The Bible says "the truth shall set you free." But for many governments around the world, the truth is the last thing they want their citizens to know.
Just this week, reports emerged from the Philippines of a new law intended to combat cyber-crime and exploitative online sex businesses – which also just happens to have a clause that means anyone who retweets or "likes" a post deemed libellous could get sent to prison for 12 years. Needless to say, accusing government officials of corruption or other crimes could easily be considered "libel".
The truth is that governments across the world are coming up with ever more repressive ways of keeping the people in the dark. According to Freedom House's 2012 Freedom of the Press report, only 14.5% of the world’s inhabitants live in countries with a free press, 45% have a partly free press and 40.5% live in countries rated not free.
Here's just a sampling of other recent moves to punish and prevent those who try to tell the truth:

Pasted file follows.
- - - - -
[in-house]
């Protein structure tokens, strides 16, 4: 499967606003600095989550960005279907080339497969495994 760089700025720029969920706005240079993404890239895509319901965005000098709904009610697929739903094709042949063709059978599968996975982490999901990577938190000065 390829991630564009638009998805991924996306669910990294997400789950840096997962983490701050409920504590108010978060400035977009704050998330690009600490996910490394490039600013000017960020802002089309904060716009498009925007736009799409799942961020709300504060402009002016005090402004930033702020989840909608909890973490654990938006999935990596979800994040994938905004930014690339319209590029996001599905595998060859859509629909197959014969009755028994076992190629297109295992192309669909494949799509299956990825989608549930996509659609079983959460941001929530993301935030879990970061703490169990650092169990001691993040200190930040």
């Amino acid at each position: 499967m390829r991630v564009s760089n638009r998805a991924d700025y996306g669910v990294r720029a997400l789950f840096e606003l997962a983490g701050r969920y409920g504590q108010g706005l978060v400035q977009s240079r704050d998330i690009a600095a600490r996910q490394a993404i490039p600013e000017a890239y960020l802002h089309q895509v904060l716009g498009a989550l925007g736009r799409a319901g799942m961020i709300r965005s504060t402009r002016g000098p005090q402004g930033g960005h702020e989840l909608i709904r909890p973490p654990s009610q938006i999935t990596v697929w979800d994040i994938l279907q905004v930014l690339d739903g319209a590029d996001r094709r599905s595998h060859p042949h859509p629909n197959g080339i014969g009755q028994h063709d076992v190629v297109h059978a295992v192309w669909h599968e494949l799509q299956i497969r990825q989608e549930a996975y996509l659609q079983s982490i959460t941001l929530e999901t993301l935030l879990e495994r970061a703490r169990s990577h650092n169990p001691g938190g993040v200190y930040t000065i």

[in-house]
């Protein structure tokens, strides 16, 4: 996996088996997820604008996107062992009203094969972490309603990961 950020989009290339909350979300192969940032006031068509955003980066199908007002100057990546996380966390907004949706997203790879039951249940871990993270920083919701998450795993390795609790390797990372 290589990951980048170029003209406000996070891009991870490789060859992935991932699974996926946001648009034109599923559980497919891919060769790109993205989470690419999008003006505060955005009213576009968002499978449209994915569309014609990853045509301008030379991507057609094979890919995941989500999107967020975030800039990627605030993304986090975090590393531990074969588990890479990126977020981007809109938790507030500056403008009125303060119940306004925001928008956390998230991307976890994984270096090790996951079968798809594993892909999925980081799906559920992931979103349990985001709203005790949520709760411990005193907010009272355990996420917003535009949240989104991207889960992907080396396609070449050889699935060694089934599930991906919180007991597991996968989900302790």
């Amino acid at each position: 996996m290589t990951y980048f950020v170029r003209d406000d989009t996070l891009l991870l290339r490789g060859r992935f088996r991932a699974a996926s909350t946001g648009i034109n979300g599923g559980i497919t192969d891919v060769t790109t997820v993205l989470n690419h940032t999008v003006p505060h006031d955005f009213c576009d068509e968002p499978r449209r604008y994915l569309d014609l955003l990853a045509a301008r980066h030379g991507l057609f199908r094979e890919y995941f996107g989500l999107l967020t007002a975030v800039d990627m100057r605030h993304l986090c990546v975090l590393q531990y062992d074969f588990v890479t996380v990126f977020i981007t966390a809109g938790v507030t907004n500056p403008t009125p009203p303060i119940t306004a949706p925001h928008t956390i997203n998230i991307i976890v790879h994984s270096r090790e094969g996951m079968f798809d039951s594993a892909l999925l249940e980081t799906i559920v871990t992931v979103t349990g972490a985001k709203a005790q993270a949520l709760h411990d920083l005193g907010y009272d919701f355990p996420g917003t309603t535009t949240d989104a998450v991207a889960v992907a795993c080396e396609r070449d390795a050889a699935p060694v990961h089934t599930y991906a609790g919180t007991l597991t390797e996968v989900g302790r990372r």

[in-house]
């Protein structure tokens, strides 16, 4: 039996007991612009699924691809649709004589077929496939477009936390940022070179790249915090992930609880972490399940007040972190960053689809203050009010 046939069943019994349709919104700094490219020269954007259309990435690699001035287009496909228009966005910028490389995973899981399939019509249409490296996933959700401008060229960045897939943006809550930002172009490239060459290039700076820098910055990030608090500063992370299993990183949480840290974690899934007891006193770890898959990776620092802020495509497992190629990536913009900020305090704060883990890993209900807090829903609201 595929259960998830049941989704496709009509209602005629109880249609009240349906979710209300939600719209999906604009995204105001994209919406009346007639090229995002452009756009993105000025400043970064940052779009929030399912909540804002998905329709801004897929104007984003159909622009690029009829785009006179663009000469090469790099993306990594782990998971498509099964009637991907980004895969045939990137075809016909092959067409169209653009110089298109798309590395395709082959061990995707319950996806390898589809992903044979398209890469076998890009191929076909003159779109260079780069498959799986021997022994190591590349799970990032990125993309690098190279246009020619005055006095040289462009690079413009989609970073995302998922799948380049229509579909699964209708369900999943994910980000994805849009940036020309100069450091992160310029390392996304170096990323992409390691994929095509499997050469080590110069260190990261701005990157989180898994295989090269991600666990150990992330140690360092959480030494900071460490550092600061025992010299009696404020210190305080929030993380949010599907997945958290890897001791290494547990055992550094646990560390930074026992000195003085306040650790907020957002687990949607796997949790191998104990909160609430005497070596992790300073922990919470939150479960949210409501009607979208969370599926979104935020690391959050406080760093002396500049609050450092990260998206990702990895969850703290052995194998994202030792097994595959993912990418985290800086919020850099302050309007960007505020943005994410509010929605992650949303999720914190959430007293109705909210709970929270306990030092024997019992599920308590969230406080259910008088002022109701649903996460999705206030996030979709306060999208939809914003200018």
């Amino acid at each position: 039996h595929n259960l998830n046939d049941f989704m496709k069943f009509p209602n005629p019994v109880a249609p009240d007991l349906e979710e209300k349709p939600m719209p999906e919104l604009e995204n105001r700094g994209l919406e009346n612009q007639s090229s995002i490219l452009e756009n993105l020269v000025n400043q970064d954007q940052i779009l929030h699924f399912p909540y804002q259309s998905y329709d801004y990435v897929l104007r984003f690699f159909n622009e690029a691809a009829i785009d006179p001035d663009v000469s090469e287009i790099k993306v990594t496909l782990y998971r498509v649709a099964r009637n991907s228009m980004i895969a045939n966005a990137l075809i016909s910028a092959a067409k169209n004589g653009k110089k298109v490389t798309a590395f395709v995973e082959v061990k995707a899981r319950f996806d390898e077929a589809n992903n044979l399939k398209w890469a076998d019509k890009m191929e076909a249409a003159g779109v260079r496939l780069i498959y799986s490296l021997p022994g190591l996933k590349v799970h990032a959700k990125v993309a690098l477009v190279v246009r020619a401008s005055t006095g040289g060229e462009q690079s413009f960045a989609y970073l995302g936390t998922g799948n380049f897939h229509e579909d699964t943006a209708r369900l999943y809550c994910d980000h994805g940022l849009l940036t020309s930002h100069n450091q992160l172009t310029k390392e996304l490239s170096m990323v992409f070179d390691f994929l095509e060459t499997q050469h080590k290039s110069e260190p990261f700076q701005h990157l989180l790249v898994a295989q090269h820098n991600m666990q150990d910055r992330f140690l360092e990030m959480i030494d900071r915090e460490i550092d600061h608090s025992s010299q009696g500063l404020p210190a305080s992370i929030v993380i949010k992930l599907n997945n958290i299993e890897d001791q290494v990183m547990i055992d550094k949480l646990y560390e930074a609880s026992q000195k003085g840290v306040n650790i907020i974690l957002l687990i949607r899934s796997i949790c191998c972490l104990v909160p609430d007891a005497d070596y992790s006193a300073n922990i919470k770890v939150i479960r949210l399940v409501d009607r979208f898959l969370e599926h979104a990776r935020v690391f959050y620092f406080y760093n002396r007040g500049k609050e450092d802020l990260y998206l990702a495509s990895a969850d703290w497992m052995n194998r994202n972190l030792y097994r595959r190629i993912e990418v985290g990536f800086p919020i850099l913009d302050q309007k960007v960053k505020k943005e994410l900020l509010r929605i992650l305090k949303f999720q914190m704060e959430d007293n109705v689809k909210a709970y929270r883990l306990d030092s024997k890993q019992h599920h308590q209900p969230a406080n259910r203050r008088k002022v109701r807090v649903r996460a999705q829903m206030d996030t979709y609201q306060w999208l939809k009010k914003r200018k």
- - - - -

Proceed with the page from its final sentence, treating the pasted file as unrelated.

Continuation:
Human rights journalists are becoming an endangered species. As the Daily Beast reports, threats, intimidation and murder have decimated the ranks of those who report on corruption and human rights abuses.
Mam Sonando, a 71-year-old radio station owner who has been reporting on unrest in a south-western province of the country, has just been handed a 20-year sentence for "insurrection." Sonando has twice before been arrested for "defaming" prime minister Hun Sen.
Khadija Ismayilova, a well-known Azerbaijani journalist, opened an envelope she'd been sent. Inside were photographs of her having sex in her home, taken by hidden cameras that had been placed in her apartment – plus a note saying she'd be publicly "shamed" if she didn't drop her reporting on corruption involving the family of President Ilham Aliyev. When Ismayilova went public with the story, a sex video of her was posted on the internet.
The government of President Alexander Lukashenko decided the best way to prevent his people from getting information he doesn't want them to have is to forbid them to browse foreign websites. Yes, in Belarus, accessing the worldwide web is a crime.
Read more: Reporters Without Borders' Press Freedom Barometer details who's doing what to keep the truth hidden.